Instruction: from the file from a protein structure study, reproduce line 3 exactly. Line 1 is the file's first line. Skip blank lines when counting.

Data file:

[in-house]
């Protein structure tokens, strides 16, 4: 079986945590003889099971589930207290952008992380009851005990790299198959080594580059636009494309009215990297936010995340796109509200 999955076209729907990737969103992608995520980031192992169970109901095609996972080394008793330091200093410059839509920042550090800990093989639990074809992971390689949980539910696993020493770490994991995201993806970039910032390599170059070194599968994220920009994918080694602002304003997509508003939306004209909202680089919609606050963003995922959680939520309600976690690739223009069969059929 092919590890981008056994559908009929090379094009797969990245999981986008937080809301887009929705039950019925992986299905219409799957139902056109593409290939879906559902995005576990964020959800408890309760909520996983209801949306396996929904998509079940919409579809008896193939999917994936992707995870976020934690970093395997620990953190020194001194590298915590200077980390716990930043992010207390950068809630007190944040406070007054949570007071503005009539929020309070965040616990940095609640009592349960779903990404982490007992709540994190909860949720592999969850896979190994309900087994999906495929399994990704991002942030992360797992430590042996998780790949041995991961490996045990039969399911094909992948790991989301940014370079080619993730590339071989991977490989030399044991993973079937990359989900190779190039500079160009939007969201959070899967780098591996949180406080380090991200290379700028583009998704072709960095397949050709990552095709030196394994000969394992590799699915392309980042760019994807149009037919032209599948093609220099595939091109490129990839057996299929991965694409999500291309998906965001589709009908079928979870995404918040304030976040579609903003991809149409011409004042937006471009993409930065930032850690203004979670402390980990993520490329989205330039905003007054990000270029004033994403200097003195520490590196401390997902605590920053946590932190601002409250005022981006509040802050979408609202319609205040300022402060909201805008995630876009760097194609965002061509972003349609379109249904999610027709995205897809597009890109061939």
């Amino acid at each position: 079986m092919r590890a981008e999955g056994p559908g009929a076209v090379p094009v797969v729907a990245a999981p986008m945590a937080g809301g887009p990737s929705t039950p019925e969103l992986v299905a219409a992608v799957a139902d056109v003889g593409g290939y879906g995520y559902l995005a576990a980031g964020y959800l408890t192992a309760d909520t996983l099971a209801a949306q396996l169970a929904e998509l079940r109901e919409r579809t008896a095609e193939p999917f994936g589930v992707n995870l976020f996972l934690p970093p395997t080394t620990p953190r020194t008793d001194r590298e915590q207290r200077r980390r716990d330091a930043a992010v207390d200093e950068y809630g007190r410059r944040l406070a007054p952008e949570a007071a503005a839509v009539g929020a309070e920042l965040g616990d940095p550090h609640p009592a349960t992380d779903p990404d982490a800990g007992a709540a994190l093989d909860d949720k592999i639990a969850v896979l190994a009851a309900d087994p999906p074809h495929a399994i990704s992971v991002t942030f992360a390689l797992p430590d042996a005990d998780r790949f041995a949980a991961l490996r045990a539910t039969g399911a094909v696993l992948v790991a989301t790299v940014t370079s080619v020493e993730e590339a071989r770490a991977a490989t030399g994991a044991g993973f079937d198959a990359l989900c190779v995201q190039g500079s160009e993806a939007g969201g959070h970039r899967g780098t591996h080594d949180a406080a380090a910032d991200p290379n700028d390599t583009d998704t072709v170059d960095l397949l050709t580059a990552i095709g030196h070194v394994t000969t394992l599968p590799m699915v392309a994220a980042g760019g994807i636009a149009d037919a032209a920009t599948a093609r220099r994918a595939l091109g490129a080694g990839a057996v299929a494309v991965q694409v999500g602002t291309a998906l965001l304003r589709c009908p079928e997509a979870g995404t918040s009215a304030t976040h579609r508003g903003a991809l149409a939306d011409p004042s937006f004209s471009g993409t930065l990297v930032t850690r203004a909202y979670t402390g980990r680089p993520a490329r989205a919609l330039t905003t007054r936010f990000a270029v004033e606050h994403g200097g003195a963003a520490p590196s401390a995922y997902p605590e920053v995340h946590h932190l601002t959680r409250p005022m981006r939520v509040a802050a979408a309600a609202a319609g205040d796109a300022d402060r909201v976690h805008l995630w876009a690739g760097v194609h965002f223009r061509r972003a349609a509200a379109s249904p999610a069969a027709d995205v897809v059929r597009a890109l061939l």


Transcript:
């Amino acid at each position: 079986m092919r590890a981008e999955g056994p559908g009929a076209v090379p094009v797969v729907a990245a999981p986008m945590a937080g809301g887009p990737s929705t039950p019925e969103l992986v299905a219409a992608v799957a139902d056109v003889g593409g290939y879906g995520y559902l995005a576990a980031g964020y959800l408890t192992a309760d909520t996983l099971a209801a949306q396996l169970a929904e998509l079940r109901e919409r579809t008896a095609e193939p999917f994936g589930v992707n995870l976020f996972l934690p970093p395997t080394t620990p953190r020194t008793d001194r590298e915590q207290r200077r980390r716990d330091a930043a992010v207390d200093e950068y809630g007190r410059r944040l406070a007054p952008e949570a007071a503005a839509v009539g929020a309070e920042l965040g616990d940095p550090h609640p009592a349960t992380d779903p990404d982490a800990g007992a709540a994190l093989d909860d949720k592999i639990a969850v896979l190994a009851a309900d087994p999906p074809h495929a399994i990704s992971v991002t942030f992360a390689l797992p430590d042996a005990d998780r790949f041995a949980a991961l490996r045990a539910t039969g399911a094909v696993l992948v790991a989301t790299v940014t370079s080619v020493e993730e590339a071989r770490a991977a490989t030399g994991a044991g993973f079937d198959a990359l989900c190779v995201q190039g500079s160009e993806a939007g969201g959070h970039r899967g780098t591996h080594d949180a406080a380090a910032d991200p290379n700028d390599t583009d998704t072709v170059d960095l397949l050709t580059a990552i095709g030196h070194v394994t000969t394992l599968p590799m699915v392309a994220a980042g760019g994807i636009a149009d037919a032209a920009t599948a093609r220099r994918a595939l091109g490129a080694g990839a057996v299929a494309v991965q694409v999500g602002t291309a998906l965001l304003r589709c009908p079928e997509a979870g995404t918040s009215a304030t976040h579609r508003g903003a991809l149409a939306d011409p004042s937006f004209s471009g993409t930065l990297v930032t850690r203004a909202y979670t402390g980990r680089p993520a490329r989205a919609l330039t905003t007054r936010f990000a270029v004033e606050h994403g200097g003195a963003a520490p590196s401390a995922y997902p605590e920053v995340h946590h932190l601002t959680r409250p005022m981006r939520v509040a802050a979408a309600a609202a319609g205040d796109a300022d402060r909201v976690h805008l995630w876009a690739g760097v194609h965002f223009r061509r972003a349609a509200a379109s249904p999610a069969a027709d995205v897809v059929r597009a890109l061939l």